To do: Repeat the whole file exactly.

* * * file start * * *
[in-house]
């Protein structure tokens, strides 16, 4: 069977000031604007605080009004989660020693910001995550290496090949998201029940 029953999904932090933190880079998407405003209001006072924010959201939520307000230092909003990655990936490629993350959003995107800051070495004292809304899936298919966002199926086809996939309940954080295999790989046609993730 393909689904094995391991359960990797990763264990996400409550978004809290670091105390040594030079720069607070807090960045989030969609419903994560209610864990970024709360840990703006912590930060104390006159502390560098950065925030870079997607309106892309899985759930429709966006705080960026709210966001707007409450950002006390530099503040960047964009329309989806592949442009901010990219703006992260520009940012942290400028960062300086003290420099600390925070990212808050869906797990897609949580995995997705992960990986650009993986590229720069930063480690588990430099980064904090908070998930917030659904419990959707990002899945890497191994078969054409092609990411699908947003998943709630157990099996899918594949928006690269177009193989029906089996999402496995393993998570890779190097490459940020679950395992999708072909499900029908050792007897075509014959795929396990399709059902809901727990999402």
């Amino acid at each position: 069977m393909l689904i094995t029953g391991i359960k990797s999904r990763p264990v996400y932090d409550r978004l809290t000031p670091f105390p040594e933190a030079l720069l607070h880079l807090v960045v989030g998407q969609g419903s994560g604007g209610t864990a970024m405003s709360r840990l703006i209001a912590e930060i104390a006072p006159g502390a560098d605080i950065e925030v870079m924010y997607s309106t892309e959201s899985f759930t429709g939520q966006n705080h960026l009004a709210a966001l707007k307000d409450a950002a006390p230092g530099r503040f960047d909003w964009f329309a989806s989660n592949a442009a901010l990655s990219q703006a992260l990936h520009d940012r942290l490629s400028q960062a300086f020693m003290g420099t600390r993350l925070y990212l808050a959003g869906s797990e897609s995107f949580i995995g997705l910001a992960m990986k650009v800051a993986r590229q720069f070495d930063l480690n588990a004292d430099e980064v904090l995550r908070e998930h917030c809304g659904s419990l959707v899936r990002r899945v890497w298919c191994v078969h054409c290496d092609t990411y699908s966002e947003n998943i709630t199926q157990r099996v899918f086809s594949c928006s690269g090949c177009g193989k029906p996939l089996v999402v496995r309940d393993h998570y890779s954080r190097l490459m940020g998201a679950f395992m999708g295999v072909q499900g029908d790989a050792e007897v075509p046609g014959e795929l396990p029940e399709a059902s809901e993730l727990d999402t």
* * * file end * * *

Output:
[in-house]
């Protein structure tokens, strides 16, 4: 069977000031604007605080009004989660020693910001995550290496090949998201029940 029953999904932090933190880079998407405003209001006072924010959201939520307000230092909003990655990936490629993350959003995107800051070495004292809304899936298919966002199926086809996939309940954080295999790989046609993730 393909689904094995391991359960990797990763264990996400409550978004809290670091105390040594030079720069607070807090960045989030969609419903994560209610864990970024709360840990703006912590930060104390006159502390560098950065925030870079997607309106892309899985759930429709966006705080960026709210966001707007409450950002006390530099503040960047964009329309989806592949442009901010990219703006992260520009940012942290400028960062300086003290420099600390925070990212808050869906797990897609949580995995997705992960990986650009993986590229720069930063480690588990430099980064904090908070998930917030659904419990959707990002899945890497191994078969054409092609990411699908947003998943709630157990099996899918594949928006690269177009193989029906089996999402496995393993998570890779190097490459940020679950395992999708072909499900029908050792007897075509014959795929396990399709059902809901727990999402």
């Amino acid at each position: 069977m393909l689904i094995t029953g391991i359960k990797s999904r990763p264990v996400y932090d409550r978004l809290t000031p670091f105390p040594e933190a030079l720069l607070h880079l807090v960045v989030g998407q969609g419903s994560g604007g209610t864990a970024m405003s709360r840990l703006i209001a912590e930060i104390a006072p006159g502390a560098d605080i950065e925030v870079m924010y997607s309106t892309e959201s899985f759930t429709g939520q966006n705080h960026l009004a709210a966001l707007k307000d409450a950002a006390p230092g530099r503040f960047d909003w964009f329309a989806s989660n592949a442009a901010l990655s990219q703006a992260l990936h520009d940012r942290l490629s400028q960062a300086f020693m003290g420099t600390r993350l925070y990212l808050a959003g869906s797990e897609s995107f949580i995995g997705l910001a992960m990986k650009v800051a993986r590229q720069f070495d930063l480690n588990a004292d430099e980064v904090l995550r908070e998930h917030c809304g659904s419990l959707v899936r990002r899945v890497w298919c191994v078969h054409c290496d092609t990411y699908s966002e947003n998943i709630t199926q157990r099996v899918f086809s594949c928006s690269g090949c177009g193989k029906p996939l089996v999402v496995r309940d393993h998570y890779s954080r190097l490459m940020g998201a679950f395992m999708g295999v072909q499900g029908d790989a050792e007897v075509p046609g014959e795929l396990p029940e399709a059902s809901e993730l727990d999402t």